By Richard E. Wainerdi (Eds.)
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Additional info for Analytical Chemistry in Space
Of these elements in the agglomerating solid material, and has been "degassing" continuously since then through plutonic activity, volcanism, diffusion, meteorite impact, or other causes, they should have built up to very appreciable concentrations, if not continuously removed by a pumping mechanism. In addition, there are a number of processes which 38 L. F. HERZOG would have produced some of their isotopes within the Moon or on its surface in quantities which are not negligible, so that, again, they should be found trapped in the lunar atmosphere if gas does migrate from within the Moon to its surface due to any of the processes that have been postulated.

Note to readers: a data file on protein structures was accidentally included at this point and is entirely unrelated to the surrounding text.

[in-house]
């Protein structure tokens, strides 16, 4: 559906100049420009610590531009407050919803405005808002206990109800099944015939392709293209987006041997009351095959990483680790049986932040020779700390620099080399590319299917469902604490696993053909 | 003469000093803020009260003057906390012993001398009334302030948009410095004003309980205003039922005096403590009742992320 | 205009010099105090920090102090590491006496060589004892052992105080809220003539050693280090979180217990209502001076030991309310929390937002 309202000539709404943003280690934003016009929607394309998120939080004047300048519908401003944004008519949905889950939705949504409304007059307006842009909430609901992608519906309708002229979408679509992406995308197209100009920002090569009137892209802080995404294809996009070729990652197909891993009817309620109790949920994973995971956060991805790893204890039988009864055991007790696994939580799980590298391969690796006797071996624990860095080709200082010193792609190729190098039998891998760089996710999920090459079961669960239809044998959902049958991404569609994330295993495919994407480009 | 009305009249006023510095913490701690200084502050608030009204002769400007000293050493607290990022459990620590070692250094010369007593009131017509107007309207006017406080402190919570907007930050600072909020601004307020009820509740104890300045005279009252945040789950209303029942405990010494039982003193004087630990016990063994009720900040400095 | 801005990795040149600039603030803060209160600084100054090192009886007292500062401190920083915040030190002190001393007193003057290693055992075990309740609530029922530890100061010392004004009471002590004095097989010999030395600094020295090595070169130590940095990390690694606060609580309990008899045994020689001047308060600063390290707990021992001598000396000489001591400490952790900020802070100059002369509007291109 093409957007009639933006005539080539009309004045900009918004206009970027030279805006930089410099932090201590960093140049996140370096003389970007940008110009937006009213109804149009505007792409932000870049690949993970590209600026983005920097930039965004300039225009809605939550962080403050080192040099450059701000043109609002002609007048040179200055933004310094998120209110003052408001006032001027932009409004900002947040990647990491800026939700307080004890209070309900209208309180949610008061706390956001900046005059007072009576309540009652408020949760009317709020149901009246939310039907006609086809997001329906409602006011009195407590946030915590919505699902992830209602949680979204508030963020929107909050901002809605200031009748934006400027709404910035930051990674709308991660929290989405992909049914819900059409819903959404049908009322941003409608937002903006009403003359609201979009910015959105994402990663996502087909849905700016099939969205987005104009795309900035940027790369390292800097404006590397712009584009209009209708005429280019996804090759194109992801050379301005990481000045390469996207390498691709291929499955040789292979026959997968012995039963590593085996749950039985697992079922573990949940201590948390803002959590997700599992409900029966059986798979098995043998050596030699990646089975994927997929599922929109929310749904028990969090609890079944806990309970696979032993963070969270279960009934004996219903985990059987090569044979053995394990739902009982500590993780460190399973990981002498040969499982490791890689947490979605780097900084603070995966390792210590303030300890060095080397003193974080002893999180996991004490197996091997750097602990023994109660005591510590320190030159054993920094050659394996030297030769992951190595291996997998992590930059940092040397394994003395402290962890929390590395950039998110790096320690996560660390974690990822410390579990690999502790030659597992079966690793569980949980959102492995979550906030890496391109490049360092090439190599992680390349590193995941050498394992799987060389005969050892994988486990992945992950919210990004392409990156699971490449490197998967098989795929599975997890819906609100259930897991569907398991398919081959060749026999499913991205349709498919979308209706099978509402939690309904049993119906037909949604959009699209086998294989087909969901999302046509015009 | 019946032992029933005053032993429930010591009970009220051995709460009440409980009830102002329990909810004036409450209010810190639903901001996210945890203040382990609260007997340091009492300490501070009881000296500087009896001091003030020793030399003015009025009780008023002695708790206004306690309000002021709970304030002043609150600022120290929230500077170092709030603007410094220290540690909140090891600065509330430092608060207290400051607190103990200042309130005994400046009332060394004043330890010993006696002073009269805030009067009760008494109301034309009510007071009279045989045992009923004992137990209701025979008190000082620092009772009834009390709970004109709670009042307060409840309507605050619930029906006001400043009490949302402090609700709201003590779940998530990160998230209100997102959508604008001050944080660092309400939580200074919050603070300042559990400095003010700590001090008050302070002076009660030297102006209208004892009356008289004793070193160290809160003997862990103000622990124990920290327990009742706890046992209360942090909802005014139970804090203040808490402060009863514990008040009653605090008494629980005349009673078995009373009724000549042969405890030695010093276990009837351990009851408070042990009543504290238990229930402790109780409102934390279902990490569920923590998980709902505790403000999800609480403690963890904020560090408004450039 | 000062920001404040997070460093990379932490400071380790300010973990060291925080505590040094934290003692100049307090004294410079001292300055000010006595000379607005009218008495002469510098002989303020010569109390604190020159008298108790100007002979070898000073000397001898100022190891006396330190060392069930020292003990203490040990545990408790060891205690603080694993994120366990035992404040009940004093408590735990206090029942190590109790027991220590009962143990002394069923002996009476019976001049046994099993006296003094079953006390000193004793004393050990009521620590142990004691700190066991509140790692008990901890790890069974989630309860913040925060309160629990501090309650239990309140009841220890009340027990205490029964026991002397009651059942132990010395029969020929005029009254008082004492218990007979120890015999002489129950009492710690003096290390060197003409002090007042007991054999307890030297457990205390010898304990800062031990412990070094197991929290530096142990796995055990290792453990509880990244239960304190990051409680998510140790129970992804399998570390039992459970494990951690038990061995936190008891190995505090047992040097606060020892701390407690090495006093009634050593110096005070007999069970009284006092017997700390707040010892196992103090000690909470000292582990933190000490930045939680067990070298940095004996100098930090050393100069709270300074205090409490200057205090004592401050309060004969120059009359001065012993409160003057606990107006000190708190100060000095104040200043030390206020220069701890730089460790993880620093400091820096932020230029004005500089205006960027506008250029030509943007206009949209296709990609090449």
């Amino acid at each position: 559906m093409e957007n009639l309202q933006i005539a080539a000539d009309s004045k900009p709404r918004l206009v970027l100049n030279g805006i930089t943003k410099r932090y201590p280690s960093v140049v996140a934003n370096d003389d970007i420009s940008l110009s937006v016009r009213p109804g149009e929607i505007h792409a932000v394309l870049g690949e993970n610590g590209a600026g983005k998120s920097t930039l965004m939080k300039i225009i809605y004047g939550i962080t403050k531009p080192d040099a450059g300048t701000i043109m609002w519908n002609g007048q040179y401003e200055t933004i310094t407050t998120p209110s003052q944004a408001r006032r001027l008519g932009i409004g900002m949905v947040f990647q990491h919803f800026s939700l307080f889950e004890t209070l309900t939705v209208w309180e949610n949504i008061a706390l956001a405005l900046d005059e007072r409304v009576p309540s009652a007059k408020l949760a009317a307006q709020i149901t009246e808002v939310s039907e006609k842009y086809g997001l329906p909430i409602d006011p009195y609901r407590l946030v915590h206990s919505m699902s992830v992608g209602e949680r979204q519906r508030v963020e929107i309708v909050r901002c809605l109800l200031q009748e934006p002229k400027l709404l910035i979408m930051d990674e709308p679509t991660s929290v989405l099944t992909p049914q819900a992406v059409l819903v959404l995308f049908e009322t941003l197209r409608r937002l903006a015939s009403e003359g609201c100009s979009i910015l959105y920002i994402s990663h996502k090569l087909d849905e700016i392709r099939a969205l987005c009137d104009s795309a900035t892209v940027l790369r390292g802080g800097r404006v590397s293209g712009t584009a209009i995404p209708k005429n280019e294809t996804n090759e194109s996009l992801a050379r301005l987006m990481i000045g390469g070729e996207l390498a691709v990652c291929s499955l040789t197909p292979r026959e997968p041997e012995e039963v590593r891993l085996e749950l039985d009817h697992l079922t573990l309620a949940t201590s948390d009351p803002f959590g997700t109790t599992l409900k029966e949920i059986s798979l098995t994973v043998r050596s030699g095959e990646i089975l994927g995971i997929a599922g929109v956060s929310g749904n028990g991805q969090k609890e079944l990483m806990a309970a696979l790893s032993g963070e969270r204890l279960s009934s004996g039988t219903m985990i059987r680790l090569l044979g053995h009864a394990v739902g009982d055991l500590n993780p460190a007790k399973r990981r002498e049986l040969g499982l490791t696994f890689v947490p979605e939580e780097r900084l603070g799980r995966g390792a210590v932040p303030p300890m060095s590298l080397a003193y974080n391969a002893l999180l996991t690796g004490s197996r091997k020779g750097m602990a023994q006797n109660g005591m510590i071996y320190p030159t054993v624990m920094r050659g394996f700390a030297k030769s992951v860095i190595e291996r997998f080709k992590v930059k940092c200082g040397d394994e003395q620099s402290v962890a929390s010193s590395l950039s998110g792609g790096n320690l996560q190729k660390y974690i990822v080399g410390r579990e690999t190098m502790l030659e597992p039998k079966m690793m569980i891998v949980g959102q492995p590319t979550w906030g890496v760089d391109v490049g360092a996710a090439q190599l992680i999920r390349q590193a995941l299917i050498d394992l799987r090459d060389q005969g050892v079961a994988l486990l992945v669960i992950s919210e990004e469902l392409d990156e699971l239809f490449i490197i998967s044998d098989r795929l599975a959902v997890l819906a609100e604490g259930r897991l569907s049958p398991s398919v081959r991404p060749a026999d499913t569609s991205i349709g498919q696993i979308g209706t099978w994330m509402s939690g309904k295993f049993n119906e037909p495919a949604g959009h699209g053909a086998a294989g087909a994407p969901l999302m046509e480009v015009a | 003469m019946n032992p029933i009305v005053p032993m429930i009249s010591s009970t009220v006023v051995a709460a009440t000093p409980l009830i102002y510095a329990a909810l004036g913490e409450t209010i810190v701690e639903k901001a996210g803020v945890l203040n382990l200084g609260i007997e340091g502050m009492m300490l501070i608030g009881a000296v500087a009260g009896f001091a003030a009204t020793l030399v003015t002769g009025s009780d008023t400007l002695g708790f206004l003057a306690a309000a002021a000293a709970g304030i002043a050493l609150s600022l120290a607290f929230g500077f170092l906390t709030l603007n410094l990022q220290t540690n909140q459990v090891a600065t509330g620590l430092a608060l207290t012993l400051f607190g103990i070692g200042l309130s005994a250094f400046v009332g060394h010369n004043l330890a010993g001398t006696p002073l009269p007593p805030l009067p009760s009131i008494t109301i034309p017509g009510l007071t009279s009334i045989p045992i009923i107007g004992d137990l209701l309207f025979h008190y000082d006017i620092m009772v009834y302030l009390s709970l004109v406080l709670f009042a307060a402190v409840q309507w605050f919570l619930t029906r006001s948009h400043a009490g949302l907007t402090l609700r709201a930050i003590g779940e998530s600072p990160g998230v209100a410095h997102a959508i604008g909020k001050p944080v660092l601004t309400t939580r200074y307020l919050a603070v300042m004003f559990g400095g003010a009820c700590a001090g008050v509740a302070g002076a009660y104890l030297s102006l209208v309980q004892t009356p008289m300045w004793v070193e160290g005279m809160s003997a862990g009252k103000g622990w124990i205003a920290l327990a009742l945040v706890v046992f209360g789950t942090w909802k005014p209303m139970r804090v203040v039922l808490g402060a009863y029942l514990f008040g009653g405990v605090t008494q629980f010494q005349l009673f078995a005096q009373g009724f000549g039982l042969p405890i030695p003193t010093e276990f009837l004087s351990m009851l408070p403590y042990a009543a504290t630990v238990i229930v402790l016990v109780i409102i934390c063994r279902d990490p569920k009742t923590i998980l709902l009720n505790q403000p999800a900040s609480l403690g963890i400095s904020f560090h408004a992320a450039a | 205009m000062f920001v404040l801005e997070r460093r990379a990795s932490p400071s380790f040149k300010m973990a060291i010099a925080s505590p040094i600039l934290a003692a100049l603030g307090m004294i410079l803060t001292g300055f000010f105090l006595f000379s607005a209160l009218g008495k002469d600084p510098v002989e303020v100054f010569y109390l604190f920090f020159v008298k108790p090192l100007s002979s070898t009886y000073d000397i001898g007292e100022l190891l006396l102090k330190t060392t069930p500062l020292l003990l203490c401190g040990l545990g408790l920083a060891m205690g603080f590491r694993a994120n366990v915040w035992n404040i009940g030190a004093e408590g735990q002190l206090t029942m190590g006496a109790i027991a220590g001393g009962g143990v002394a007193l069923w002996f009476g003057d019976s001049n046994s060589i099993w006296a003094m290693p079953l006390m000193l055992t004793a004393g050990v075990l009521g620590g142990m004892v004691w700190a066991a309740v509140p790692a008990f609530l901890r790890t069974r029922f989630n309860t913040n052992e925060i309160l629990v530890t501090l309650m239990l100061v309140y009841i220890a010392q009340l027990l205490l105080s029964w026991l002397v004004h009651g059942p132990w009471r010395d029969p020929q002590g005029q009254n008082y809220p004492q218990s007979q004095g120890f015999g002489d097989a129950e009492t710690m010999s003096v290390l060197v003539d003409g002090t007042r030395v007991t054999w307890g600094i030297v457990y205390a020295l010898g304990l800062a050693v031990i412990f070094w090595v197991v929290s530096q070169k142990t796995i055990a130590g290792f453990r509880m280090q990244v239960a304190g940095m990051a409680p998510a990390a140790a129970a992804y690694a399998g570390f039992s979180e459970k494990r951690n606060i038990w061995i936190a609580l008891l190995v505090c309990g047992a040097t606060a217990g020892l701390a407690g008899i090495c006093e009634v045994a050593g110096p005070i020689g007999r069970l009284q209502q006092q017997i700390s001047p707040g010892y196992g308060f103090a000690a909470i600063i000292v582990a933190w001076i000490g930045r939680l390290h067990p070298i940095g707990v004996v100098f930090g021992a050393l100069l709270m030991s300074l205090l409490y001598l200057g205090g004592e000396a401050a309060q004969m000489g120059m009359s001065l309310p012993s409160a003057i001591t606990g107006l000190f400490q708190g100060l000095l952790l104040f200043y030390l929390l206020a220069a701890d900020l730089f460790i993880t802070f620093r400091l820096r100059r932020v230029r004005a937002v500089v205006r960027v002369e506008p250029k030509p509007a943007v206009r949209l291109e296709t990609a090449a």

C4). As they stated (p. 234): An enormous amount of money and effort is being expended to obtain lunar samples for Earth study. The ultimate value of these samples depends on the amount of samples, the variety of samples, and the suitability of the samples for certain types of study. It is clear that the effort to obtain samples in the first place should be matched by a corresponding effort to insure that the samples are the best possible that can be obtained from the mission. The quality as well as the quantity of the sample to be considered is especially important in view of the limited sample-return capability of the lunar missions.
However, in the case of individual gas species which are not major constituents, especially those of higher mass, the contamination effect will be correspondingly more severe as the partial pressure of the species in the uncontaminated atmosphere decreases. It has been clear all along that for best results an analysis of the lunar atmosphere should have been performed before the first retrorocket firing, for example during the Ranger series; but apparently those of us who believed that such an experiment was important did not present the case for it strongly enough, as it was not made then.
Analytical Chemistry in Space by Richard E. Wainerdi (Eds.)